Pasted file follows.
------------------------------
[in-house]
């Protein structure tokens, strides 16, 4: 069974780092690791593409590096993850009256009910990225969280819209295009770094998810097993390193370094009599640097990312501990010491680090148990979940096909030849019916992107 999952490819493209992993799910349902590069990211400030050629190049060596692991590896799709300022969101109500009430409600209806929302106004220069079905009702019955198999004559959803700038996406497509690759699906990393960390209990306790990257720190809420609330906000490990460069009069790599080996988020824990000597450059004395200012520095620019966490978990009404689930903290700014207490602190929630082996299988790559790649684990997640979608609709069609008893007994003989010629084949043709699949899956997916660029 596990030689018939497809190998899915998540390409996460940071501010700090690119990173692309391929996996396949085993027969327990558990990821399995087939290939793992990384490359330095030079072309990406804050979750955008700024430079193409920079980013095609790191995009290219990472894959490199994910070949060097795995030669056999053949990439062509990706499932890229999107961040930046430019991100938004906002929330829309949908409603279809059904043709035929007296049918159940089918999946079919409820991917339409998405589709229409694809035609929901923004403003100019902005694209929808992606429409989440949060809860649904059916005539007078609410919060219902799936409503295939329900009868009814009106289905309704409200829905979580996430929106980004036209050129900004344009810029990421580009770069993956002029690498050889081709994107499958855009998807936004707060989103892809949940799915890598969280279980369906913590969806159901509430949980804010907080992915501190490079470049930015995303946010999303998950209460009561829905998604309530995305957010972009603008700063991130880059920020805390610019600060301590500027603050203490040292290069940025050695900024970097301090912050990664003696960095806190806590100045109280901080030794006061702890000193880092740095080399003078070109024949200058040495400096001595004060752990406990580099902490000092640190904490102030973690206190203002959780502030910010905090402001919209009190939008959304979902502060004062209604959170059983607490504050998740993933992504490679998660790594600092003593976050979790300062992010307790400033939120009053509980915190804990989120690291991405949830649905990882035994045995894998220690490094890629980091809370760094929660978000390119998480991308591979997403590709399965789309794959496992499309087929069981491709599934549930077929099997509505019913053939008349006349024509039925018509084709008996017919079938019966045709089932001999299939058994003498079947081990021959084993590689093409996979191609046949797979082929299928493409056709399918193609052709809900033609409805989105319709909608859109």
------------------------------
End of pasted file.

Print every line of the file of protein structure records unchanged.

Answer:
[in-house]
């Protein structure tokens, strides 16, 4: 069974780092690791593409590096993850009256009910990225969280819209295009770094998810097993390193370094009599640097990312501990010491680090148990979940096909030849019916992107 999952490819493209992993799910349902590069990211400030050629190049060596692991590896799709300022969101109500009430409600209806929302106004220069079905009702019955198999004559959803700038996406497509690759699906990393960390209990306790990257720190809420609330906000490990460069009069790599080996988020824990000597450059004395200012520095620019966490978990009404689930903290700014207490602190929630082996299988790559790649684990997640979608609709069609008893007994003989010629084949043709699949899956997916660029 596990030689018939497809190998899915998540390409996460940071501010700090690119990173692309391929996996396949085993027969327990558990990821399995087939290939793992990384490359330095030079072309990406804050979750955008700024430079193409920079980013095609790191995009290219990472894959490199994910070949060097795995030669056999053949990439062509990706499932890229999107961040930046430019991100938004906002929330829309949908409603279809059904043709035929007296049918159940089918999946079919409820991917339409998405589709229409694809035609929901923004403003100019902005694209929808992606429409989440949060809860649904059916005539007078609410919060219902799936409503295939329900009868009814009106289905309704409200829905979580996430929106980004036209050129900004344009810029990421580009770069993956002029690498050889081709994107499958855009998807936004707060989103892809949940799915890598969280279980369906913590969806159901509430949980804010907080992915501190490079470049930015995303946010999303998950209460009561829905998604309530995305957010972009603008700063991130880059920020805390610019600060301590500027603050203490040292290069940025050695900024970097301090912050990664003696960095806190806590100045109280901080030794006061702890000193880092740095080399003078070109024949200058040495400096001595004060752990406990580099902490000092640190904490102030973690206190203002959780502030910010905090402001919209009190939008959304979902502060004062209604959170059983607490504050998740993933992504490679998660790594600092003593976050979790300062992010307790400033939120009053509980915190804990989120690291991405949830649905990882035994045995894998220690490094890629980091809370760094929660978000390119998480991308591979997403590709399965789309794959496992499309087929069981491709599934549930077929099997509505019913053939008349006349024509039925018509084709008996017919079938019966045709089932001999299939058994003498079947081990021959084993590689093409996979191609046949797979082929299928493409056709399918193609052709809900033609409805989105319709909608859109």